What We’re Reading Now–September edition

Build Your House Around My Body by Violet Kupersmith

This challenging and haunting debut novel straddles the line between horror and literary fiction, following three women in Vietnam in three different time periods: 1986, 2009, and 2011. In the 2011 narrative, young American ex-pat Winnie goes missing without a trace. The book is an unpredictable mash-up of Vietnamese folklore, colonial history, revenge, violence, and ghosts- all of which have something to do with Winnie’s disappearance. I have yet to finish the book, but the puzzle of these intersecting characters and timelines is intriguing and I’m looking forward to how this all comes together in the end. Nicole

The Sympathizer by Viet Thanh Nguyen 

The Vietnam War is coming to an end, and as Saigon is about to fall, a Captain begins to plan his General’s escape from the county.  Together, with a select few, they flee Saigon on one of the last army transports over-crowded with other refugees.  The Captain, half-French half-Vietnamese, a man of two minds, is a communist agent whose role is to observe and report back on the military cadre as they establish themselves in America.  As suspicion of a mole rises, the Captain must deflect attention away from himself at terrible costs.  This was an especially interesting and relevant contemplation of war, refugees, politics, and film considering the parallels of current events.  Trent

The Guncle by Stephen Rowley

Patrick loves his niece and nephew, but he is not prepared to be their caregiver when their mother dies and their father checks himself into rehab. A six and nine-year-old don’t really fit into his solitary actor’s life, but he’s resigned to making the best of it. He has Guncle Rules (Gay Uncle Rules) and treats for dinner. The trio stumbles through the summer not realizing how much they are all helping each other. I loved this one so much. It gave me the same feelings as The House in the Cerulean Sea-charming, delightful, and the perfect book for right now. This book was so funny I could almost forget it was, at its heart, a book about grief and loneliness. A must-read, feel-good story. Megan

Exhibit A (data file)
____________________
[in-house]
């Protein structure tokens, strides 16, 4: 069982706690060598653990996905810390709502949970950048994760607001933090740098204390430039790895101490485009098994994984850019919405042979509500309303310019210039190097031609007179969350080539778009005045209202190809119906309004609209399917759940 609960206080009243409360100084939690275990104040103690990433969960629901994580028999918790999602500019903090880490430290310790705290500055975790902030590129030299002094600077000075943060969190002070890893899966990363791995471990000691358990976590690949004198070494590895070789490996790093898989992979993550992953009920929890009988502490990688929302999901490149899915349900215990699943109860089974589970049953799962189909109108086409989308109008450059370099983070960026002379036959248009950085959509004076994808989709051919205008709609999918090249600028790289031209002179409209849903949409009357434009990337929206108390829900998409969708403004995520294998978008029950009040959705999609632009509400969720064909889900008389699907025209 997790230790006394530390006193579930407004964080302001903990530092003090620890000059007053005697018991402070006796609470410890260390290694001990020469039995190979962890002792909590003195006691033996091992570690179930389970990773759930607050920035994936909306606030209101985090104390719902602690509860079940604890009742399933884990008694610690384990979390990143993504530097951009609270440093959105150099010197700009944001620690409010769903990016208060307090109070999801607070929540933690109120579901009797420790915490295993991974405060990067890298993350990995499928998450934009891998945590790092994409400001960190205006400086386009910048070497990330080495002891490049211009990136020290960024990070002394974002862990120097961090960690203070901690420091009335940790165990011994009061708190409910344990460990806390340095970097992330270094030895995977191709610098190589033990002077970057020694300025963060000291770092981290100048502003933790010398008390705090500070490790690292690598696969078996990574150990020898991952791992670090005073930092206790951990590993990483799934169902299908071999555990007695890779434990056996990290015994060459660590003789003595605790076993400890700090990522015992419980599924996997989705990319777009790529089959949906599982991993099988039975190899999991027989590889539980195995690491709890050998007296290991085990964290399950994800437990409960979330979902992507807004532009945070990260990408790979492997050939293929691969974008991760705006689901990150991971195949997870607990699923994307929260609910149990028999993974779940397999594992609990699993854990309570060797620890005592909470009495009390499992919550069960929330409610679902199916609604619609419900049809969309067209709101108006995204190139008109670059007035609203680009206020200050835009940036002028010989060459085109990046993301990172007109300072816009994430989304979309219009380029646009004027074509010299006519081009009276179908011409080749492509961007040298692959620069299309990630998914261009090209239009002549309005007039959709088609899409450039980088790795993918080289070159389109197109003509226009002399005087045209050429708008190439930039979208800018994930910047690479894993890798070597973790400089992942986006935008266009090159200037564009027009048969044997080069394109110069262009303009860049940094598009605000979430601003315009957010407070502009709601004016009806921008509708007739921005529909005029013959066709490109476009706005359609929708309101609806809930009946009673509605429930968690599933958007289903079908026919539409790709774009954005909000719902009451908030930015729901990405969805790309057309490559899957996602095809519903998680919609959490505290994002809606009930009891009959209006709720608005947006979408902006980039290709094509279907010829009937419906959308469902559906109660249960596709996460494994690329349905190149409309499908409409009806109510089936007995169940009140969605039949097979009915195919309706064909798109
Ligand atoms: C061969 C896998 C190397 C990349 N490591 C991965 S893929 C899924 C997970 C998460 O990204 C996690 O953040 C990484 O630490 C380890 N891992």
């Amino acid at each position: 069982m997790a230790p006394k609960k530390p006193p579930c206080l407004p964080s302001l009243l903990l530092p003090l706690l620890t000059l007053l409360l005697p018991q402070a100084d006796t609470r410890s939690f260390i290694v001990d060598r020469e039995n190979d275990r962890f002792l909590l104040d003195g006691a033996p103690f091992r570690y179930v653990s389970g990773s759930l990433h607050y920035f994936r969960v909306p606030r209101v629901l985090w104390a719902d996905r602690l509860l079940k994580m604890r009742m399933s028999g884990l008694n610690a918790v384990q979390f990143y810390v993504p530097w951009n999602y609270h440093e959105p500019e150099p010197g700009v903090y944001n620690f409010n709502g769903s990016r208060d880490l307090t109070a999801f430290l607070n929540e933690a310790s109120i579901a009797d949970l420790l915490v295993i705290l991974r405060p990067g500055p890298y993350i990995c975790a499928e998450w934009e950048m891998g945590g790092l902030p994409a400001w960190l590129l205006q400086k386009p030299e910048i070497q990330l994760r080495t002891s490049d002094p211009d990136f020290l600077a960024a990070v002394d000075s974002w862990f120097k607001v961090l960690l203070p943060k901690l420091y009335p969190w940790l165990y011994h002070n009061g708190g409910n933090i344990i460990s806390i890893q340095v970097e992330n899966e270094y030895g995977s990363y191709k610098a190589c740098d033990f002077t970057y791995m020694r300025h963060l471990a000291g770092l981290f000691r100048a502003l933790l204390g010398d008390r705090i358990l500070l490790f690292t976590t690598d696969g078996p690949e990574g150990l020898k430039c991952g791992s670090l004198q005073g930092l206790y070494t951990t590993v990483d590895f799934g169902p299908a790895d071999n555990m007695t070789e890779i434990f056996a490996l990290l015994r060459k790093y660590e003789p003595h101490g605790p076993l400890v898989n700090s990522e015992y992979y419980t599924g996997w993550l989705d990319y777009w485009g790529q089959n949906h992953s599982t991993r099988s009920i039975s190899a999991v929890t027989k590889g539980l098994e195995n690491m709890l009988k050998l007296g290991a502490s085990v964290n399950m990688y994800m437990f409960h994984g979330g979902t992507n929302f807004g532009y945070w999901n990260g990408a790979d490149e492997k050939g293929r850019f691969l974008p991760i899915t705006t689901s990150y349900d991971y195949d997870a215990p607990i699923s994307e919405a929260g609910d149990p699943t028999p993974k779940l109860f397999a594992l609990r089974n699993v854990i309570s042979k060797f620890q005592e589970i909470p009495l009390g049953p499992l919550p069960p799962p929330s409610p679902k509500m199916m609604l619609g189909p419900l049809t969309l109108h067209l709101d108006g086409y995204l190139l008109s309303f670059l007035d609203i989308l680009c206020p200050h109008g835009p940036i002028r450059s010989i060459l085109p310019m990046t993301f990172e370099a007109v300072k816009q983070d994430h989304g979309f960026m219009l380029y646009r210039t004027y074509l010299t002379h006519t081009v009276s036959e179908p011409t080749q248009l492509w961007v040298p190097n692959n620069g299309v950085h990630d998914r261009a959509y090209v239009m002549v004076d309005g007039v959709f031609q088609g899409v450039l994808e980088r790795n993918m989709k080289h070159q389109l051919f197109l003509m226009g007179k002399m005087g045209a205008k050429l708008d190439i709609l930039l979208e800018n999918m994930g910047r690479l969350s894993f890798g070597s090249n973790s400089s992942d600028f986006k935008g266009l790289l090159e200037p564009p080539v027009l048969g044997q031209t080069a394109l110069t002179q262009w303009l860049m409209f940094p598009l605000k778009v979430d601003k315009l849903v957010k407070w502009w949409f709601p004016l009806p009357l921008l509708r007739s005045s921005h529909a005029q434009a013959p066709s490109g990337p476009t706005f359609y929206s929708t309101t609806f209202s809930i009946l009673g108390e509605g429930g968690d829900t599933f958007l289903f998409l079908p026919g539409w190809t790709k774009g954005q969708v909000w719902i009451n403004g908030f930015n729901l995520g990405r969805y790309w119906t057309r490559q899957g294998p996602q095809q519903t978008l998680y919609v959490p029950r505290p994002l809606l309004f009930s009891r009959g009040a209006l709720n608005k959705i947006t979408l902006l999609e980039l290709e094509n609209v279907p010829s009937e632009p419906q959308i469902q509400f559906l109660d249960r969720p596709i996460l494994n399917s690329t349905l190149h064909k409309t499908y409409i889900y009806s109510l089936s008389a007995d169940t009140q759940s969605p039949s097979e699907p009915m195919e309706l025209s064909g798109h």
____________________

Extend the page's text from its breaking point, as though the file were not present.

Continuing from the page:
Her Heart for a Compass by Sarah, Duchess of York

In 1865 London, Lady Margaret Montagu Scott is supposed to be delighted with the man her father chooses to be her husband. She is not! The night her engagement is to be announced, she runs off. Margaret’s family is embarrassed in front of 200 aristocratic guests. Her father refuses to have anything to do with her. Margaret is banished from the family and soon devotes her time and energy into helping the poor.  She heads to Ireland, America and then back to England. This is a fun gossipy tale. Emma

Something That May Shock and Discredit You by Daniel M. Lavery

Lavery’s collection of personal essays struck me with a range of emotions but mostly it had me laughing. This insightful and clever memoir switches from genres and formats with each chapter (and interludes) showcasing the author’s skill as a writer. I highly recommend the audiobook version which is read by the author. Greg

The Wonder Test by Michelle Richmond

On-leave FBI agent, Lina, and her son Rory head to Silicon Valley to clear out her recently deceased father’s house (which is in an extremely snobby and upscale neighborhood) as they are also recovering from her husband’s death. As Rory tries to adjust to life at his exclusive new school, he discovers all academics revolve around something called “The Wonder Test”, a national exam in which his school continuously places first. Students who do poorly on practice tests are required to see tutors in the evenings and on weekends, encouraged to “be sick” on exam days, and there have been some strange teen disappearances. Lina can’t help but to investigate as she attempts to make sense of this strange town and keep her son safe. Sara

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